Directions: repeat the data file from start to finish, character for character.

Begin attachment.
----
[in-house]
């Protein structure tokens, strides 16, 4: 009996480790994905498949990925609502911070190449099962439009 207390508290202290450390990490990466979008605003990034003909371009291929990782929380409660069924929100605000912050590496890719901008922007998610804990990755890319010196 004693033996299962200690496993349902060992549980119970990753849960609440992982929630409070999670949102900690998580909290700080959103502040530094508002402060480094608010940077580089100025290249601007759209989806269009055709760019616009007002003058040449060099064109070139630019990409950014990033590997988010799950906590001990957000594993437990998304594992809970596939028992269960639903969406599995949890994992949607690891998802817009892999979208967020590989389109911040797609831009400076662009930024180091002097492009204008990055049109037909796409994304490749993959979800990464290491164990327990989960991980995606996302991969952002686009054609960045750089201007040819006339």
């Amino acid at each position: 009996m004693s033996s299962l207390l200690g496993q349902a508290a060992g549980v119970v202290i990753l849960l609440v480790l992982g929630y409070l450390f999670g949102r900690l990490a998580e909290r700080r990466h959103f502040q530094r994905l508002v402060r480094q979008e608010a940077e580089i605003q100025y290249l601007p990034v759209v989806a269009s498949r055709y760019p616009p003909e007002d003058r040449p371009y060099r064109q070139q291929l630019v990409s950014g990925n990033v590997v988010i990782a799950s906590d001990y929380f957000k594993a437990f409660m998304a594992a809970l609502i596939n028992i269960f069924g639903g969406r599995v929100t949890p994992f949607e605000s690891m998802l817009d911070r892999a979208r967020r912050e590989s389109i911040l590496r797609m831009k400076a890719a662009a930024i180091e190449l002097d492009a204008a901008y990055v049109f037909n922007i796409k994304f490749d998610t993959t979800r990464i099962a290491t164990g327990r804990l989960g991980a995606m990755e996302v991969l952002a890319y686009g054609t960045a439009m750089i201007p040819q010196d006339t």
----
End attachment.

[in-house]
């Protein structure tokens, strides 16, 4: 009996480790994905498949990925609502911070190449099962439009 207390508290202290450390990490990466979008605003990034003909371009291929990782929380409660069924929100605000912050590496890719901008922007998610804990990755890319010196 004693033996299962200690496993349902060992549980119970990753849960609440992982929630409070999670949102900690998580909290700080959103502040530094508002402060480094608010940077580089100025290249601007759209989806269009055709760019616009007002003058040449060099064109070139630019990409950014990033590997988010799950906590001990957000594993437990998304594992809970596939028992269960639903969406599995949890994992949607690891998802817009892999979208967020590989389109911040797609831009400076662009930024180091002097492009204008990055049109037909796409994304490749993959979800990464290491164990327990989960991980995606996302991969952002686009054609960045750089201007040819006339």
């Amino acid at each position: 009996m004693s033996s299962l207390l200690g496993q349902a508290a060992g549980v119970v202290i990753l849960l609440v480790l992982g929630y409070l450390f999670g949102r900690l990490a998580e909290r700080r990466h959103f502040q530094r994905l508002v402060r480094q979008e608010a940077e580089i605003q100025y290249l601007p990034v759209v989806a269009s498949r055709y760019p616009p003909e007002d003058r040449p371009y060099r064109q070139q291929l630019v990409s950014g990925n990033v590997v988010i990782a799950s906590d001990y929380f957000k594993a437990f409660m998304a594992a809970l609502i596939n028992i269960f069924g639903g969406r599995v929100t949890p994992f949607e605000s690891m998802l817009d911070r892999a979208r967020r912050e590989s389109i911040l590496r797609m831009k400076a890719a662009a930024i180091e190449l002097d492009a204008a901008y990055v049109f037909n922007i796409k994304f490749d998610t993959t979800r990464i099962a290491t164990g327990r804990l989960g991980a995606m990755e996302v991969l952002a890319y686009g054609t960045a439009m750089i201007p040819q010196d006339t």